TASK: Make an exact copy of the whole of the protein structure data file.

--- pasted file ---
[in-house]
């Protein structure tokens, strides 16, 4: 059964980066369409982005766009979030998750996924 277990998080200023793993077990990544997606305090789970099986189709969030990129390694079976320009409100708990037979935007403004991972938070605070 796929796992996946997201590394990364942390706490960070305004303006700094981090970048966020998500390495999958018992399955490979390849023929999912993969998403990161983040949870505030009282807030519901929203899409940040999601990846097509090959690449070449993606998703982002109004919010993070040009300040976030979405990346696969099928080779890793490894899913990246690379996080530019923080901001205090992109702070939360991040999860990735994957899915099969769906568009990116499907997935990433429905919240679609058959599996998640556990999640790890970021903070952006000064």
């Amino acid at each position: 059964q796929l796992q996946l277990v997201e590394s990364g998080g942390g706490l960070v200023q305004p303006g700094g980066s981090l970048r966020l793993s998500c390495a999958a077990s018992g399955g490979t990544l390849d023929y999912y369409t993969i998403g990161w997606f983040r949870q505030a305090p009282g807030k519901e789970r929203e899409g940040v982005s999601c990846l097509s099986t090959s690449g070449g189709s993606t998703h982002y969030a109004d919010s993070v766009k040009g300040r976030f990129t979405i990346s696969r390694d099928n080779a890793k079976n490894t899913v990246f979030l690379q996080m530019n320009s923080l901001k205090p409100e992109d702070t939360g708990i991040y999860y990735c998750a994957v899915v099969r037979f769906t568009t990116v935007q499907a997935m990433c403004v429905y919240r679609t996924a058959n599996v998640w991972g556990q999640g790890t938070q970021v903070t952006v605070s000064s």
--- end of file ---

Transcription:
[in-house]
């Protein structure tokens, strides 16, 4: 059964980066369409982005766009979030998750996924 277990998080200023793993077990990544997606305090789970099986189709969030990129390694079976320009409100708990037979935007403004991972938070605070 796929796992996946997201590394990364942390706490960070305004303006700094981090970048966020998500390495999958018992399955490979390849023929999912993969998403990161983040949870505030009282807030519901929203899409940040999601990846097509090959690449070449993606998703982002109004919010993070040009300040976030979405990346696969099928080779890793490894899913990246690379996080530019923080901001205090992109702070939360991040999860990735994957899915099969769906568009990116499907997935990433429905919240679609058959599996998640556990999640790890970021903070952006000064």
């Amino acid at each position: 059964q796929l796992q996946l277990v997201e590394s990364g998080g942390g706490l960070v200023q305004p303006g700094g980066s981090l970048r966020l793993s998500c390495a999958a077990s018992g399955g490979t990544l390849d023929y999912y369409t993969i998403g990161w997606f983040r949870q505030a305090p009282g807030k519901e789970r929203e899409g940040v982005s999601c990846l097509s099986t090959s690449g070449g189709s993606t998703h982002y969030a109004d919010s993070v766009k040009g300040r976030f990129t979405i990346s696969r390694d099928n080779a890793k079976n490894t899913v990246f979030l690379q996080m530019n320009s923080l901001k205090p409100e992109d702070t939360g708990i991040y999860y990735c998750a994957v899915v099969r037979f769906t568009t990116v935007q499907a997935m990433c403004v429905y919240r679609t996924a058959n599996v998640w991972g556990q999640g790890t938070q970021v903070t952006v605070s000064s």